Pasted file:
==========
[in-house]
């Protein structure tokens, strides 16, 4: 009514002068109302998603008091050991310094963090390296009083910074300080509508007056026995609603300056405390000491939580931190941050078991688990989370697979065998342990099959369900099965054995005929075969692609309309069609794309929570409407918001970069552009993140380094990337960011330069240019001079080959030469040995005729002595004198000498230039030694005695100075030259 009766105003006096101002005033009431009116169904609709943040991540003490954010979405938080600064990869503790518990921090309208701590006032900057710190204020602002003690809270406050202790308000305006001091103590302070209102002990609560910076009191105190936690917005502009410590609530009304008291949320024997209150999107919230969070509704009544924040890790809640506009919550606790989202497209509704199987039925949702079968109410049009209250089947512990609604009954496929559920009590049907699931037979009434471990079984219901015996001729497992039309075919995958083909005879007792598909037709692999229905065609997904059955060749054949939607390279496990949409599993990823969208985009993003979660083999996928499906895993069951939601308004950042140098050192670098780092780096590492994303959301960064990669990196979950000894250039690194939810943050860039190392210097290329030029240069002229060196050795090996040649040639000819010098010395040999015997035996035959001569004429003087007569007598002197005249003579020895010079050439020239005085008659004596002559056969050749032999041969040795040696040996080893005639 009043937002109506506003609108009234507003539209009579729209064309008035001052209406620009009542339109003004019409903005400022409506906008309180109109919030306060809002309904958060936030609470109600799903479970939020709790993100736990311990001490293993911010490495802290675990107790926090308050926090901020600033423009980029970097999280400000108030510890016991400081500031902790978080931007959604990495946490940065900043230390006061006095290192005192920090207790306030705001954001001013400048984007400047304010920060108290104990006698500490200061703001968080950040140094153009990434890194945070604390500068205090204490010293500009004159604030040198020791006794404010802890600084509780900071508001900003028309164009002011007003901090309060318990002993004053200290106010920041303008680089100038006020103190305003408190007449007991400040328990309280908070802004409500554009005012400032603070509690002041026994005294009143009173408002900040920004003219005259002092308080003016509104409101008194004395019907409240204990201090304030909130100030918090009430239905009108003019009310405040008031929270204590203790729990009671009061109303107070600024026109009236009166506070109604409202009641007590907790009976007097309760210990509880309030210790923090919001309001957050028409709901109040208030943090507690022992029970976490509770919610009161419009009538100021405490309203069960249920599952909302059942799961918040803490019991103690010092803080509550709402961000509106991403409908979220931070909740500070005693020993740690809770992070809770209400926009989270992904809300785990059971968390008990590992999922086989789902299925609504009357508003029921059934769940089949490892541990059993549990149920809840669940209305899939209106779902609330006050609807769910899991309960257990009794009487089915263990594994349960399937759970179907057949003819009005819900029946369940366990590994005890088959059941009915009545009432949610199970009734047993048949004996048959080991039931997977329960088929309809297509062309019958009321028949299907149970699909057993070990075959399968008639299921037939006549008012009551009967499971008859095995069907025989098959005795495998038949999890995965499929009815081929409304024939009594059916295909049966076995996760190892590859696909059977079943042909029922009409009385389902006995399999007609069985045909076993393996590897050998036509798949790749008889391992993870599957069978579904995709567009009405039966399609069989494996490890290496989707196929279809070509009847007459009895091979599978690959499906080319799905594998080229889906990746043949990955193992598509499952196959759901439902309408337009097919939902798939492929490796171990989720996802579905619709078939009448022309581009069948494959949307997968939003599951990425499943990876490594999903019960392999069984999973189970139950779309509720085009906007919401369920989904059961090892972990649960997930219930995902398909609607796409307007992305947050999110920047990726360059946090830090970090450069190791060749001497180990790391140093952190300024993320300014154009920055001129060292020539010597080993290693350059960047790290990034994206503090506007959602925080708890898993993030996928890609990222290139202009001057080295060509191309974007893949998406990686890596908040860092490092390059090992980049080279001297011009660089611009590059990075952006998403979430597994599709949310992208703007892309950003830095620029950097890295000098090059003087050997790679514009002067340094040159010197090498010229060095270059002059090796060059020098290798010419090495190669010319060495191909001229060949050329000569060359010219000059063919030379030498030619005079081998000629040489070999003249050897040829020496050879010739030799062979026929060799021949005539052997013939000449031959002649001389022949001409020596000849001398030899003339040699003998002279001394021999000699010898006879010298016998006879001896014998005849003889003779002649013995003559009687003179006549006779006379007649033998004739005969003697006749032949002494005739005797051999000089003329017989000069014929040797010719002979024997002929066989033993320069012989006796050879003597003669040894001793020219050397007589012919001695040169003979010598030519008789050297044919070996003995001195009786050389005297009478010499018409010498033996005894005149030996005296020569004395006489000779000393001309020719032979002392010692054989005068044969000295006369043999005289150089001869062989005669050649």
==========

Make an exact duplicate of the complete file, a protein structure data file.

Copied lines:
[in-house]
């Protein structure tokens, strides 16, 4: 009514002068109302998603008091050991310094963090390296009083910074300080509508007056026995609603300056405390000491939580931190941050078991688990989370697979065998342990099959369900099965054995005929075969692609309309069609794309929570409407918001970069552009993140380094990337960011330069240019001079080959030469040995005729002595004198000498230039030694005695100075030259 009766105003006096101002005033009431009116169904609709943040991540003490954010979405938080600064990869503790518990921090309208701590006032900057710190204020602002003690809270406050202790308000305006001091103590302070209102002990609560910076009191105190936690917005502009410590609530009304008291949320024997209150999107919230969070509704009544924040890790809640506009919550606790989202497209509704199987039925949702079968109410049009209250089947512990609604009954496929559920009590049907699931037979009434471990079984219901015996001729497992039309075919995958083909005879007792598909037709692999229905065609997904059955060749054949939607390279496990949409599993990823969208985009993003979660083999996928499906895993069951939601308004950042140098050192670098780092780096590492994303959301960064990669990196979950000894250039690194939810943050860039190392210097290329030029240069002229060196050795090996040649040639000819010098010395040999015997035996035959001569004429003087007569007598002197005249003579020895010079050439020239005085008659004596002559056969050749032999041969040795040696040996080893005639 009043937002109506506003609108009234507003539209009579729209064309008035001052209406620009009542339109003004019409903005400022409506906008309180109109919030306060809002309904958060936030609470109600799903479970939020709790993100736990311990001490293993911010490495802290675990107790926090308050926090901020600033423009980029970097999280400000108030510890016991400081500031902790978080931007959604990495946490940065900043230390006061006095290192005192920090207790306030705001954001001013400048984007400047304010920060108290104990006698500490200061703001968080950040140094153009990434890194945070604390500068205090204490010293500009004159604030040198020791006794404010802890600084509780900071508001900003028309164009002011007003901090309060318990002993004053200290106010920041303008680089100038006020103190305003408190007449007991400040328990309280908070802004409500554009005012400032603070509690002041026994005294009143009173408002900040920004003219005259002092308080003016509104409101008194004395019907409240204990201090304030909130100030918090009430239905009108003019009310405040008031929270204590203790729990009671009061109303107070600024026109009236009166506070109604409202009641007590907790009976007097309760210990509880309030210790923090919001309001957050028409709901109040208030943090507690022992029970976490509770919610009161419009009538100021405490309203069960249920599952909302059942799961918040803490019991103690010092803080509550709402961000509106991403409908979220931070909740500070005693020993740690809770992070809770209400926009989270992904809300785990059971968390008990590992999922086989789902299925609504009357508003029921059934769940089949490892541990059993549990149920809840669940209305899939209106779902609330006050609807769910899991309960257990009794009487089915263990594994349960399937759970179907057949003819009005819900029946369940366990590994005890088959059941009915009545009432949610199970009734047993048949004996048959080991039931997977329960088929309809297509062309019958009321028949299907149970699909057993070990075959399968008639299921037939006549008012009551009967499971008859095995069907025989098959005795495998038949999890995965499929009815081929409304024939009594059916295909049966076995996760190892590859696909059977079943042909029922009409009385389902006995399999007609069985045909076993393996590897050998036509798949790749008889391992993870599957069978579904995709567009009405039966399609069989494996490890290496989707196929279809070509009847007459009895091979599978690959499906080319799905594998080229889906990746043949990955193992598509499952196959759901439902309408337009097919939902798939492929490796171990989720996802579905619709078939009448022309581009069948494959949307997968939003599951990425499943990876490594999903019960392999069984999973189970139950779309509720085009906007919401369920989904059961090892972990649960997930219930995902398909609607796409307007992305947050999110920047990726360059946090830090970090450069190791060749001497180990790391140093952190300024993320300014154009920055001129060292020539010597080993290693350059960047790290990034994206503090506007959602925080708890898993993030996928890609990222290139202009001057080295060509191309974007893949998406990686890596908040860092490092390059090992980049080279001297011009660089611009590059990075952006998403979430597994599709949310992208703007892309950003830095620029950097890295000098090059003087050997790679514009002067340094040159010197090498010229060095270059002059090796060059020098290798010419090495190669010319060495191909001229060949050329000569060359010219000059063919030379030498030619005079081998000629040489070999003249050897040829020496050879010739030799062979026929060799021949005539052997013939000449031959002649001389022949001409020596000849001398030899003339040699003998002279001394021999000699010898006879010298016998006879001896014998005849003889003779002649013995003559009687003179006549006779006379007649033998004739005969003697006749032949002494005739005797051999000089003329017989000069014929040797010719002979024997002929066989033993320069012989006796050879003597003669040894001793020219050397007589012919001695040169003979010598030519008789050297044919070996003995001195009786050389005297009478010499018409010498033996005894005149030996005296020569004395006489000779000393001309020719032979002392010692054989005068044969000295006369043999005289150089001869062989005669050649």